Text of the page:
Boating NZ : FREE TO READ April 2014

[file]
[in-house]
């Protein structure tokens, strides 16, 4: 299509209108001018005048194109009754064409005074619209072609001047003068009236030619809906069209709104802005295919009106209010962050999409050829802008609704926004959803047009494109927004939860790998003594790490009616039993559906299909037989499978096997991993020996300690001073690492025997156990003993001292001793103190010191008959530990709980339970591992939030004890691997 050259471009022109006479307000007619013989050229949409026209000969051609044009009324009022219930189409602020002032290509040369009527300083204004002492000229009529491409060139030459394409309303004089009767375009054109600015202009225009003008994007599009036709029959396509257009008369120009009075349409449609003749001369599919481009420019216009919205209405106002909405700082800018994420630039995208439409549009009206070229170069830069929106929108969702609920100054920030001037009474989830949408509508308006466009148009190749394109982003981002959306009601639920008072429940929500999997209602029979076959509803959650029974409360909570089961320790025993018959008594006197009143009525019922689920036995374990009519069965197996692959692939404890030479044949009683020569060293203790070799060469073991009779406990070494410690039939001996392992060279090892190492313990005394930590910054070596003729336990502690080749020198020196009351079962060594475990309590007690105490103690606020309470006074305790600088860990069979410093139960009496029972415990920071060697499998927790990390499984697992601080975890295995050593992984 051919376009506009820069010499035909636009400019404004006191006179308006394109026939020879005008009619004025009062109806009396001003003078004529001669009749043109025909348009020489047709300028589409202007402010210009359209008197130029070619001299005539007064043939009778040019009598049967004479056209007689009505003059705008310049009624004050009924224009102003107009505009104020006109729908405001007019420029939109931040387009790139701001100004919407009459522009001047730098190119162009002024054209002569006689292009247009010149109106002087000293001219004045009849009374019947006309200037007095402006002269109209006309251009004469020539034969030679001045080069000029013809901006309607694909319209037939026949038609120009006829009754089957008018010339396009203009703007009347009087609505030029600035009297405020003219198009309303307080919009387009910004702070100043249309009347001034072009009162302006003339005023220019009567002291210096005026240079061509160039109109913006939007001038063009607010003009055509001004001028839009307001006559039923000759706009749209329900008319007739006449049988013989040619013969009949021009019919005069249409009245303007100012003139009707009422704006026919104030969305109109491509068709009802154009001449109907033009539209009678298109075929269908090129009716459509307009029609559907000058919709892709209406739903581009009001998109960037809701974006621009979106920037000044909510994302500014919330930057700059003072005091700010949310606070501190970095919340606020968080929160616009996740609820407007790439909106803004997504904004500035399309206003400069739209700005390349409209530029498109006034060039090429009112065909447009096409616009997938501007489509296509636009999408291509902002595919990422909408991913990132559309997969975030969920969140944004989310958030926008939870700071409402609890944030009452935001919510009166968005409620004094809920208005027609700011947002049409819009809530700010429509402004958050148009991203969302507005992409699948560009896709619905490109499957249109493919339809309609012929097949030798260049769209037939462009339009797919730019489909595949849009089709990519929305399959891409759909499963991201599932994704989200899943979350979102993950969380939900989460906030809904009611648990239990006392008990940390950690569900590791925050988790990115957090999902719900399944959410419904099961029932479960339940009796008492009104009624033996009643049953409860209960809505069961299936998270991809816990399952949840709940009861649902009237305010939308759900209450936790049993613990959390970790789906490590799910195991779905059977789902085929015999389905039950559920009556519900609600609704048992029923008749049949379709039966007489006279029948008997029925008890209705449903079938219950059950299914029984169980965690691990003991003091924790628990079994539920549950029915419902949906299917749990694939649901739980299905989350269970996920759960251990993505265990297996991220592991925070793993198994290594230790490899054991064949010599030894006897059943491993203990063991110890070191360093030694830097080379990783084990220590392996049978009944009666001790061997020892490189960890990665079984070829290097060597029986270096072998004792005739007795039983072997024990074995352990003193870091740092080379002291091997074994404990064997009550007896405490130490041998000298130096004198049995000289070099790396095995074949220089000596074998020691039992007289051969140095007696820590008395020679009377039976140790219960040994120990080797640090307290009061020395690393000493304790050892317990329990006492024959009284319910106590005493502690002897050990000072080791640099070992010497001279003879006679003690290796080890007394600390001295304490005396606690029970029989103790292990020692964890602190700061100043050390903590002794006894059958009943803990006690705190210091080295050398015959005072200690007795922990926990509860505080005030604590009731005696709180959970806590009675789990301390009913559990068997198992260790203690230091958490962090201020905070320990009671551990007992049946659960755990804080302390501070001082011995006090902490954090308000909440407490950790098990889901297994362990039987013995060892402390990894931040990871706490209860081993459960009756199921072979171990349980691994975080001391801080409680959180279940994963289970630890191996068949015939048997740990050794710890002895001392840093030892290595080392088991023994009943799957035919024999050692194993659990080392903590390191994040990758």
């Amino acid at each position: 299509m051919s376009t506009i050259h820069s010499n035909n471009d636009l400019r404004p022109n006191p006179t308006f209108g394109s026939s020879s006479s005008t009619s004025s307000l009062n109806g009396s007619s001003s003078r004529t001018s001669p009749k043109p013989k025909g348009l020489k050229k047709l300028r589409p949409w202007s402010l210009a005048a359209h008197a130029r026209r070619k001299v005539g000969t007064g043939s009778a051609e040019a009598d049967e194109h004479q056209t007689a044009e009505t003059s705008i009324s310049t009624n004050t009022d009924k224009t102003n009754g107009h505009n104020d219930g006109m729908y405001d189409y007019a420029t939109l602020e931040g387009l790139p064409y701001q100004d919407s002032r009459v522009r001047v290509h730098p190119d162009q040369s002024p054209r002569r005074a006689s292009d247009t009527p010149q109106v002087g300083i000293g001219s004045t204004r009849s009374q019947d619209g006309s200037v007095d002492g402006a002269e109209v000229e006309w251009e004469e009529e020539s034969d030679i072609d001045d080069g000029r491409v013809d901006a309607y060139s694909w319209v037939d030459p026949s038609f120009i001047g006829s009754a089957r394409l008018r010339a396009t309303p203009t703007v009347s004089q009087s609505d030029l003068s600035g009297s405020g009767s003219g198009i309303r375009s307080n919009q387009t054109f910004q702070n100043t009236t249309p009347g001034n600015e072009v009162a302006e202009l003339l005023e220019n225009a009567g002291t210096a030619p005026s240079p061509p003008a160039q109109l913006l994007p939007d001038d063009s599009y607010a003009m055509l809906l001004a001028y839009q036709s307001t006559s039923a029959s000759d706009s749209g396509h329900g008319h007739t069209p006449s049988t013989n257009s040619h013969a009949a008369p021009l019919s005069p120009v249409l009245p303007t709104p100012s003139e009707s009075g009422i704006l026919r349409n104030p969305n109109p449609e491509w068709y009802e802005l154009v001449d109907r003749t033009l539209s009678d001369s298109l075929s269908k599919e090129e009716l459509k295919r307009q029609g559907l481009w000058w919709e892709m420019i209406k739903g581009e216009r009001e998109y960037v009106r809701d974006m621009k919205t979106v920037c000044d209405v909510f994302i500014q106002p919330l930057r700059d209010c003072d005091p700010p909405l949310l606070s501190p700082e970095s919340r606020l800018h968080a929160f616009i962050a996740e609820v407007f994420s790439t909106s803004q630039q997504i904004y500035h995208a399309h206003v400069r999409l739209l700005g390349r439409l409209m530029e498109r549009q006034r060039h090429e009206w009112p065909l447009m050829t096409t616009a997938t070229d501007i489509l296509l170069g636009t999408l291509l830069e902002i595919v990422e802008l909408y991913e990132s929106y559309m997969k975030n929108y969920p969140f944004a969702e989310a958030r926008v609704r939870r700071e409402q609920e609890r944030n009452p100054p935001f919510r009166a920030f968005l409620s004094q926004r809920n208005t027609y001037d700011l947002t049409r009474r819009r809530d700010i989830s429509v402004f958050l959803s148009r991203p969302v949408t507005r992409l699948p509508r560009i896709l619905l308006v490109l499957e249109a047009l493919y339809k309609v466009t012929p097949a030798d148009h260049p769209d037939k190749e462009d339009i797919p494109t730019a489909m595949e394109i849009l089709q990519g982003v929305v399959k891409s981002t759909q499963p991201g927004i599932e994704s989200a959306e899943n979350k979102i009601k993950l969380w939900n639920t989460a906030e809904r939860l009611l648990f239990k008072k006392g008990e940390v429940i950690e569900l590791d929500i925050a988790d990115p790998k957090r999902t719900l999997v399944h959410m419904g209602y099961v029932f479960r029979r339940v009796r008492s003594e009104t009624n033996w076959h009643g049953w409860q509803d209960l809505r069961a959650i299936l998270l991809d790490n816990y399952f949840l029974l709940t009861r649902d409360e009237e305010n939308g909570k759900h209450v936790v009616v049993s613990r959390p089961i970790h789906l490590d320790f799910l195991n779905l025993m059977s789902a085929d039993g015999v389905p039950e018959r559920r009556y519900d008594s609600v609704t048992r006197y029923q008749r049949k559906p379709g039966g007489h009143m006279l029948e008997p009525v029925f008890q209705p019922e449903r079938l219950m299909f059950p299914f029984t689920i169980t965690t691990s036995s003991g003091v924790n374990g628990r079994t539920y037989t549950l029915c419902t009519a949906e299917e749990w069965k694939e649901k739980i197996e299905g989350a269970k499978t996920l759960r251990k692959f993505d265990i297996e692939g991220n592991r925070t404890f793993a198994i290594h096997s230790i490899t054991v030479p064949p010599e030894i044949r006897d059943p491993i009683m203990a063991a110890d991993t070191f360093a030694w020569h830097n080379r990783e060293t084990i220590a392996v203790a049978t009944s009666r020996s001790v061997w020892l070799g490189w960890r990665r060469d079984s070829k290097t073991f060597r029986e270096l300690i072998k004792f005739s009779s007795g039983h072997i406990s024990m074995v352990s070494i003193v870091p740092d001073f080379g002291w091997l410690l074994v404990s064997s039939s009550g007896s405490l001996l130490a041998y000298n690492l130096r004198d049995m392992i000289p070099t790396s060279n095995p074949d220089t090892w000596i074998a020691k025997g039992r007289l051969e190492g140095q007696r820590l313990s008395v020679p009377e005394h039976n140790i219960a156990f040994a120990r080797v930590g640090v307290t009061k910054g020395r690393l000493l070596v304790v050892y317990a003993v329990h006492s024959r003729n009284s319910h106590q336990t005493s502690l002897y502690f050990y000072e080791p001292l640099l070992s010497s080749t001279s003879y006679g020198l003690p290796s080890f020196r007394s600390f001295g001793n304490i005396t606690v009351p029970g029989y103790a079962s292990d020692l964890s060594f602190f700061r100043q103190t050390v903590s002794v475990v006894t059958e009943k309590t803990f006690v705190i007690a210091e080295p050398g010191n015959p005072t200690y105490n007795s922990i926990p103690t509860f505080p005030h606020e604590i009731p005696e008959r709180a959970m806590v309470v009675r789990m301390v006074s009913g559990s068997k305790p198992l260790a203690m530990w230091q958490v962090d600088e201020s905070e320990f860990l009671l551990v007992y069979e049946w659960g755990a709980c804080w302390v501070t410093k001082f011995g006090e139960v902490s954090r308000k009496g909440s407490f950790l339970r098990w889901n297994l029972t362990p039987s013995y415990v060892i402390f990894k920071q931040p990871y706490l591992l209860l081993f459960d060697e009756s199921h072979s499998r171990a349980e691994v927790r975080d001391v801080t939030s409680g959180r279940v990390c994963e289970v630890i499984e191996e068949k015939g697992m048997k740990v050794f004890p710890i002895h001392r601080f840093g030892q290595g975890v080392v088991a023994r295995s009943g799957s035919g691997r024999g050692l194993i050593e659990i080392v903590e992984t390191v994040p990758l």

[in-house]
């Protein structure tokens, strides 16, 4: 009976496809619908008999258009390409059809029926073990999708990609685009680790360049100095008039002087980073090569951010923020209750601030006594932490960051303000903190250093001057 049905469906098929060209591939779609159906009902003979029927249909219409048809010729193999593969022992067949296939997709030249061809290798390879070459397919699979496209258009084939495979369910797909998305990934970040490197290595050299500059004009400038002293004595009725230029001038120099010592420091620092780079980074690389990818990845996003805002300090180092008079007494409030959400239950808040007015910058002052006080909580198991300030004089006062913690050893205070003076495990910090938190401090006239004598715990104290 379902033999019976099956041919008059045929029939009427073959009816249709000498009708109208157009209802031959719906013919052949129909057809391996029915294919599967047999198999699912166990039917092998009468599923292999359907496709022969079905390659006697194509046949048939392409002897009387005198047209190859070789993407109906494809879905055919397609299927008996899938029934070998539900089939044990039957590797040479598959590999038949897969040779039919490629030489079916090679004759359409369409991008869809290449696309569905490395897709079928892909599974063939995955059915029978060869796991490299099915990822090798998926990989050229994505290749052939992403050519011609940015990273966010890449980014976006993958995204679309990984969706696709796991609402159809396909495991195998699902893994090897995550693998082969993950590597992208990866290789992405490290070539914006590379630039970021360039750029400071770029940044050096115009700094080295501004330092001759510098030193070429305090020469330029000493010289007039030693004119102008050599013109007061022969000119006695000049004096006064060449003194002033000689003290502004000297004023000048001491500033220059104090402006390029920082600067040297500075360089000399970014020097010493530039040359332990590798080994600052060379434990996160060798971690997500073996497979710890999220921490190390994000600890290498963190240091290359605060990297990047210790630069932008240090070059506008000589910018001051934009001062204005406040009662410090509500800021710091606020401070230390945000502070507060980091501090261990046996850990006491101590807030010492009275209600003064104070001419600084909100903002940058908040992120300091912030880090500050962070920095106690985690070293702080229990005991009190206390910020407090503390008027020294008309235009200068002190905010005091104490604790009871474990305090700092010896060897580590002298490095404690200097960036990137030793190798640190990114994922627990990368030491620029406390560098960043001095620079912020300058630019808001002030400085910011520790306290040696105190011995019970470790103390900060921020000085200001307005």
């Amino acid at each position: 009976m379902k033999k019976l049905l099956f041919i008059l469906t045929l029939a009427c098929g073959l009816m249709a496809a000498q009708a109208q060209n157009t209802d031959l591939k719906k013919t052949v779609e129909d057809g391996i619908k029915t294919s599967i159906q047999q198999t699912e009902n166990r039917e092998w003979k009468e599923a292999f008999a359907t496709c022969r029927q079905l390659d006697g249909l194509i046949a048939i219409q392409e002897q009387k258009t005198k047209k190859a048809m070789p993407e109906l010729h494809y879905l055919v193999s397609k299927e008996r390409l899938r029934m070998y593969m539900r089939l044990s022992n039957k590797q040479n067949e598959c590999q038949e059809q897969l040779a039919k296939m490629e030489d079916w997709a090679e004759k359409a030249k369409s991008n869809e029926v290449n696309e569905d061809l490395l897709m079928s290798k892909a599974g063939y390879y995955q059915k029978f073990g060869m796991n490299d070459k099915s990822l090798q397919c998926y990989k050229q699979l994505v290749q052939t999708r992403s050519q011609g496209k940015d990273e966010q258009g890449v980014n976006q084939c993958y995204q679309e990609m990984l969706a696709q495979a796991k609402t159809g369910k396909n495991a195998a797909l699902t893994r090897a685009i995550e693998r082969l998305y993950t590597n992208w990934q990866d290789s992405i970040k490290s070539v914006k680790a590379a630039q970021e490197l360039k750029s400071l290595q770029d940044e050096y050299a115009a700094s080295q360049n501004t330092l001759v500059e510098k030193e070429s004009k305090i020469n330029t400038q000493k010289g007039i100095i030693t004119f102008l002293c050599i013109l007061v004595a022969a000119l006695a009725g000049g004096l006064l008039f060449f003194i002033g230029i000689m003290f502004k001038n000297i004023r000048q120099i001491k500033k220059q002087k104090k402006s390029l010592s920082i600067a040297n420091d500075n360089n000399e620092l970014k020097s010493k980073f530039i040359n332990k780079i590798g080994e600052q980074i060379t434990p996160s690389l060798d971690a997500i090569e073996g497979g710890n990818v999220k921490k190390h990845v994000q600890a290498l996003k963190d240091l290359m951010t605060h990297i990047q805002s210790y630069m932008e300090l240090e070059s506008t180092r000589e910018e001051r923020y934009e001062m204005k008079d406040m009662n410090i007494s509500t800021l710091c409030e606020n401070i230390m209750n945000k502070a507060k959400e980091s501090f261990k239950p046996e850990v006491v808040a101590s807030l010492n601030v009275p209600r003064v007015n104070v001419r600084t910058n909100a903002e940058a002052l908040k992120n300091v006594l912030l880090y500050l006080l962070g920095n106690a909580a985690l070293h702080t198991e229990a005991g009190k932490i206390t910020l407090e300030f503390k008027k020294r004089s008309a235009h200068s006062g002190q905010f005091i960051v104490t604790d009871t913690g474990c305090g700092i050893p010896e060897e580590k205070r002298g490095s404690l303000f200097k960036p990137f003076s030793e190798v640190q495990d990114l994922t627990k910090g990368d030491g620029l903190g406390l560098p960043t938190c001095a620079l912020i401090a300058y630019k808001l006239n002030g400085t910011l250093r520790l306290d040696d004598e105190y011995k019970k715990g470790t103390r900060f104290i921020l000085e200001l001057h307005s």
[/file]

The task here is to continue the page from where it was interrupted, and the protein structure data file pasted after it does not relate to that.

subscribe online at www.mags4gifts.co.nz/boating-nz 55 Conversely, if the form runs more efficiently with reduced trim at lighter displacements, the designer may locate the fuel tank aft as the stern will lighten as the fuel is burned. Trim tabs, interceptors or engine tilt will help trim down the bow; the latter can also help trim up the bow, but all come with a drag penalty – see Rule Two. The deadweight of the boat – structure, accommodation, engines and hardware – is a fixed amount, and the hull must have sufficient volume at rest to support that weight – see Rule Four. This immersed volume increases with added beam or greater deadrise. If there is too much volume for weight or too much horsepower for the boat’s weight/deadrise combination, the chines will be close to the water’s surface and, as the speed increases, the chines may lift clear of the water. This may initiate chine walking as the boat, being unstable on its narrower planing body, falls over on to one chine, picks up lift from that chine and rolls back the other way. Chine walking can range from uncomfortable to alarming to dangerous. A useful number provided by the designer’s software is chine length and chine immersion. This tells us how much chine is immersed at a given speed, and when we are near a threshold of insufficient chine for stability. Maintaining a usable length of chine, sufficiently immersed, requires a moderate trim angle – otherwise the chine would run parallel to the water and generate no lift – so it is critical to balance the amount of lift and its location relative to the vessel’s weight and its LCG. Chine design is something of an art. Chine design is an art, and every designer approaches it differently. However there are some generally agreed principles that apply. If chines are too wide, the vessel will have a harsh ride; if too narrow, the vessel could lack dynamic roll stability and potentially suffer additional drag as spray climbs the topsides. A chine width somewhere between 2.5% and 5% of the local beam seems to work well. A little downturn of no more than 5 degrees, while having little effect on performance, does assist in turning spray down. Relating the chine line in profile to the keel line is hotly debated, but generally maintaining a near-prismatic form; ie, an extruded shape of constant section, in the aft third of the boat is beneficial so the keel line and chine line should run near-parallel to each other in plan and profile view. To ensure adequate chine immersion when underway, a good rule is to avoid the chine sweeping up above the waterline aft of midships when the vessel is at rest – which brings us back to the immersed volume and matching that to the vessel weight – see Rule Four. The amount of chine sweep in profile should be related to the HIGH AND LOW CHINES CHANGING CHINE LINES The chine sweep, amount of chine immersion and overall width and angler of the chine downturn differs between designers and between models within a range, as do the number, angle and width of spray rails/strakes, but most boat designers work within recognised parameters. Changing the chine line radically alters the shape of a boat’s hull and its handling characteristics. Rule One: Speed and control are mutually exclusive Rule Two: You don’t get ’owt for nowt – or, where there’s lift, there’s drag Rule Three: Beauty is in the eye of the credit card holder Rule Four: Isaac Newton always wins; Archimedes and Bernouli just comply Rule Five: Compromise management is the name of the game Stimson’s maxims on yacht design REGULAR_Future concepts_April14.indd 55 19/03/2014 1:07:30 p.m.
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